12. The computing device of claim 11, wherein the processor is further configured to parse the input to extract whitelisted attributes and properties, and discard a remainder of the input.
13. The computing device of claim 11, wherein the processor is further configured to generate the secure embedded code based on an output content of the selected template.
14. The computing device of claim 11, wherein the secure embedded code includes at least one additional security property.
15. The computing device of claim 11, wherein the source of the third party content is a domain and the at least one attribute is domain-specific.
16. The computing device of claim 11, wherein the processor is further configured to compare the at least one attribute to a data type specified by the selected template to validate the attribute.
17. A computer-readable storage medium with instructions stored thereon for managing security in conjunction with embedded code in web based services, the instructions comprising: receiving an input at a web based service that includes third party content; extracting at least one from a set of a whitelisted attribute and a whitelisted property from the third party content; validating the extracted ones of the attributes and properties through a comparison against a specified data type; if a source of the third party content is a whitelisted source, selecting a template based on the source else discarding the input; generating a secure embedded code based on the third party content in the input employing the selected template; storing attributes of the secure embedded code as attributes on one or more safe HTML tags; and rendering content based on the secure embedded code available through the web service using the safe HTML tags.
18. The computer-readable medium of claim 17, wherein the whitelisted attributes and the whitelisted properties are determined based on one of: a database maintained by the web service and a third party verification service.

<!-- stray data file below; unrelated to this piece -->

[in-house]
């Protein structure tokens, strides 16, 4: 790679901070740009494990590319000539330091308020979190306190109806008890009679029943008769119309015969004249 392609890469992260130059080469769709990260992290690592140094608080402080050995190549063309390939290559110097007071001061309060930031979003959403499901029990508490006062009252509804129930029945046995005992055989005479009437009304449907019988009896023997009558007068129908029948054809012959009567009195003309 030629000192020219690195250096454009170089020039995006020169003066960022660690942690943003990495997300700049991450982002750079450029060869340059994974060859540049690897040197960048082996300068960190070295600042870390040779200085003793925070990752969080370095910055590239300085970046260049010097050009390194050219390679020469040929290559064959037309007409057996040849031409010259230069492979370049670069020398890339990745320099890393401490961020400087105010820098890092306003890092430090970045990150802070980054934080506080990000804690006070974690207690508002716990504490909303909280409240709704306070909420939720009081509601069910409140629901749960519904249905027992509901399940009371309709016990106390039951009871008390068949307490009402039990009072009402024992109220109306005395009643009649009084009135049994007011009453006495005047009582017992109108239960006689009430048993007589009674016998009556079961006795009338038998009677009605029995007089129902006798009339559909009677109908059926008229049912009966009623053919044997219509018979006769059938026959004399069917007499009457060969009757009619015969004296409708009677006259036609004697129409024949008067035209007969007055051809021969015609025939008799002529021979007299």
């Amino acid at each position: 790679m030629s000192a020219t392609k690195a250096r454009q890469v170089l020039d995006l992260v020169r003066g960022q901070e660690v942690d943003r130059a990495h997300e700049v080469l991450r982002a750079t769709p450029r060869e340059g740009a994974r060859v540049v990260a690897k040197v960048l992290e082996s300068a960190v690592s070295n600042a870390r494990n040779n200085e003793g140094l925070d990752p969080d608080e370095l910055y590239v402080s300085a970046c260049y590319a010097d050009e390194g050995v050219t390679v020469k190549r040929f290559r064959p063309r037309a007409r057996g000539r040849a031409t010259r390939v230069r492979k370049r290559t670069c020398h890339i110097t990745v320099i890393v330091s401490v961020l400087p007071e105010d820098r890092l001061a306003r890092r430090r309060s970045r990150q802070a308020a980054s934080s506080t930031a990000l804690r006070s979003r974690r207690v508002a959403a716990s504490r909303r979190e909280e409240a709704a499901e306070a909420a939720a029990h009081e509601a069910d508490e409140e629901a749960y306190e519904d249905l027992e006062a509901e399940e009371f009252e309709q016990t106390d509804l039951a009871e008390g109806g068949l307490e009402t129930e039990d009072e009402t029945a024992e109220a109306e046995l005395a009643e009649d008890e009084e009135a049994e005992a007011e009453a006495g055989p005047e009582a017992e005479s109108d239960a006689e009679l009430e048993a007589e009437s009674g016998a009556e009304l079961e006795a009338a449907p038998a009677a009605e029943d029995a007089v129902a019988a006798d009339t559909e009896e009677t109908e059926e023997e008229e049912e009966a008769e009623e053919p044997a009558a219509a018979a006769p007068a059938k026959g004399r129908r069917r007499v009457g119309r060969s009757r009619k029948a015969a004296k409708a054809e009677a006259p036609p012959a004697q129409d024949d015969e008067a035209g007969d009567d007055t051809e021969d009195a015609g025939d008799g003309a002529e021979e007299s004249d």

19. The computer-readable medium of claim 17, wherein the selected template includes at least one from a set of: one or more whitelisted HTML tags, one or more HTML tag attributes, one or more HTML tag properties, and one or more whitelisted domains.
20. The computer-readable medium of claim 17, wherein the content based on the secure embedded content is saved a hyperlink.
 With the proliferation of computer technology and networked communications, web based services have become popular tools for businesses, informational exchanges, social networking, and a wide variety of purposes. In some web service architectures, users are enabled to create, upload content, which they themselves and/or other users may access subsequently. Such content may include textual data, graphical data, audio data, video data, and comparable content.
 One of the considerations for web service providers is security of their systems and their users. When a web service enables a large number of users to create content through uploading content that may be created by others, security concerns may necessitate special measures to be designed. Such content may include malicious code that may spread through the web service to other users. If no security measures are employed, a sharing based web service may become quickly a source for rapid dissemination of harmful software. Some web services may prevent their users from including third party audio/video content in their shared data through the web service. This approach may, however, reduce user satisfaction by limiting users' abilities to share content such as media from other providers.